Saturday, May 29, 2004

Bdos: Bajans wake up and smell TT's coffee

Frankly, I'm stunned. Now, how does the Advocate reconcile these words with their rampant anti-Americanism vis-a-vis Iraq?

The extent to which central authorities fear criticism by today’s permissive liberals is reflected in the latitude they allow the very people whose only ambition is to undermine and destabilise the state.

As previously indicated, we are firmly of the view that it was a mistake from the very beginning to under-estimate the determination of the Jamaat-al-Muslimeen in Trinidad & Tobago to make yet another mark on the twin-island republic’s political landscape.

While we await evidence that the group is targeting leading public officials for assassination, it behoves the rest of this region to forego words or actions that would encourage ideas of impunity for persons whose conduct runs counter to democratic governance.

The Jamaat did not suddenly appear as a lawless element. Progress to that stage was gradual, helped in no small measure by apologists for mindless radicalism.

Freedom of expression, in whatever form, does not confer freedom to infringe the rights of law-abiding citizens. CARICOM governments can be certain that so long as the Jamaat-al-Muslimeen is not fully neutralised, other fringes will take heart. In one form or another they have already laid siege to communities, prompting law-enforcers into sometimes controversial tactics to safeguard innocent residents.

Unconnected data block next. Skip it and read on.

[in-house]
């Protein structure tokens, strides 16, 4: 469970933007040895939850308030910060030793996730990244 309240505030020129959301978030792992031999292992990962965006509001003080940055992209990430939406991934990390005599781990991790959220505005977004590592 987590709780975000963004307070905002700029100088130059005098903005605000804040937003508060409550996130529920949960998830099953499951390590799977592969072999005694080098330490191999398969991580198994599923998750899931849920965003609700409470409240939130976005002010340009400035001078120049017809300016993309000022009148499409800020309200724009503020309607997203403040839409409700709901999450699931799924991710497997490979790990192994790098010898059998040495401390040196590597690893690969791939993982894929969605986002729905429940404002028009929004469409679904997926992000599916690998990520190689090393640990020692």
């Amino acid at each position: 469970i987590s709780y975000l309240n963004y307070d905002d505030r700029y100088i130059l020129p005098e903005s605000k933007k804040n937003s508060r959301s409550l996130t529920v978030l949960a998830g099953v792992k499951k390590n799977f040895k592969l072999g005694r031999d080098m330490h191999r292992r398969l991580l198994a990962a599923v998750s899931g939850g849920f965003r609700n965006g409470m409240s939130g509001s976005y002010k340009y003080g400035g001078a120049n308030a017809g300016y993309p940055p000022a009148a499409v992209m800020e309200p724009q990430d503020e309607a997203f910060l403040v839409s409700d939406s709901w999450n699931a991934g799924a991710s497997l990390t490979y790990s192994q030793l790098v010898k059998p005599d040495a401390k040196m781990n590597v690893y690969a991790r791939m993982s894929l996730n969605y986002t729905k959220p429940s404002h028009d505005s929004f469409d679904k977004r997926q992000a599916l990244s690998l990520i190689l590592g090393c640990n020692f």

Negotiating an end to the bloody coup 14 years ago was T&T’s most humane way to reach a settlement. But the definition of “settlement” is not incentive to commit further mischief. For a start, the Jamaat does not share Port-of-Spain’s idea of government.

It maintains its long-standing determination to be in control of a portion of that country, members living and dying by its rules
, but not in conditions equivalent to those on now outdated North American Indian reservations.

There can be no state within a state such as extremists in the radical Islamic group are pressing to establish, and liberals outside seem to accept as desirable, but separatist, drug-related communes are springing up elsewhere in this region.

Meanwhile, Jamaat desperation is setting in. One of its most important sponsors, Libyan leader Colonel Muammar Gadhafi, recently made an about-face as regards his relationship with Western democracies. The Jamaat’s leader, Yasin Abu Bakr knows he can no longer expect the same – or any – any level of psychological or other support such as Tripoli previously lavished on him.

There is little prospect of his group achieving its primary objectives while the main pillars of the twin-island republic’s most important institutions remain in place, unshaken. Hopefully, Port-of-Spain learned important tactical lessons from the bloody confrontation in 1990. It can be sure the Jamaat learned some as a well. Whether the group carries out its alleged new threat against key public figures, and be successful at it, may well depend on how much the State lowers its guard under the influence of what is perhaps this region’s largest special interest group – sceptics. Indeed, not only sceptics but also simpletons who parrot a heady philosophy that modern-day terrorists will one day be celebrated as heroic freedom fighters.


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